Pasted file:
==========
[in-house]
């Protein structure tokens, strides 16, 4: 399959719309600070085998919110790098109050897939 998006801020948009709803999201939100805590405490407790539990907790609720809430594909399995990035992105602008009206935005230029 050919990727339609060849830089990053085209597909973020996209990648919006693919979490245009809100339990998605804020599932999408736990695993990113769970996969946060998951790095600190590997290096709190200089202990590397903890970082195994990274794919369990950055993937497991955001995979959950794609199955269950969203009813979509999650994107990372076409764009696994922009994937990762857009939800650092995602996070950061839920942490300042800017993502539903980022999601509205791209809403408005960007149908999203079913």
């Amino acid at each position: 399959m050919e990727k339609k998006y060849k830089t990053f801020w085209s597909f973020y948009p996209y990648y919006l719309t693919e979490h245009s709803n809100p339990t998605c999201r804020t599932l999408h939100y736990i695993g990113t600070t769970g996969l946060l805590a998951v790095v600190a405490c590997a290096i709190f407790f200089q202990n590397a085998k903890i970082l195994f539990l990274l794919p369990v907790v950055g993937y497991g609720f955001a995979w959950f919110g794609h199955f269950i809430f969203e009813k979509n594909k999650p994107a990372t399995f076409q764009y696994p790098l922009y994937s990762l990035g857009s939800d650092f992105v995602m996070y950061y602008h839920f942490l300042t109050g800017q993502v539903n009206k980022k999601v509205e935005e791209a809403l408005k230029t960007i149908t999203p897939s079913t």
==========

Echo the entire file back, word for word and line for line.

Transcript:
[in-house]
């Protein structure tokens, strides 16, 4: 399959719309600070085998919110790098109050897939 998006801020948009709803999201939100805590405490407790539990907790609720809430594909399995990035992105602008009206935005230029 050919990727339609060849830089990053085209597909973020996209990648919006693919979490245009809100339990998605804020599932999408736990695993990113769970996969946060998951790095600190590997290096709190200089202990590397903890970082195994990274794919369990950055993937497991955001995979959950794609199955269950969203009813979509999650994107990372076409764009696994922009994937990762857009939800650092995602996070950061839920942490300042800017993502539903980022999601509205791209809403408005960007149908999203079913």
């Amino acid at each position: 399959m050919e990727k339609k998006y060849k830089t990053f801020w085209s597909f973020y948009p996209y990648y919006l719309t693919e979490h245009s709803n809100p339990t998605c999201r804020t599932l999408h939100y736990i695993g990113t600070t769970g996969l946060l805590a998951v790095v600190a405490c590997a290096i709190f407790f200089q202990n590397a085998k903890i970082l195994f539990l990274l794919p369990v907790v950055g993937y497991g609720f955001a995979w959950f919110g794609h199955f269950i809430f969203e009813k979509n594909k999650p994107a990372t399995f076409q764009y696994p790098l922009y994937s990762l990035g857009s939800d650092f992105v995602m996070y950061y602008h839920f942490l300042t109050g800017q993502v539903n009206k980022k999601v509205e935005e791209a809403l408005k230029t960007i149908t999203p897939s079913t």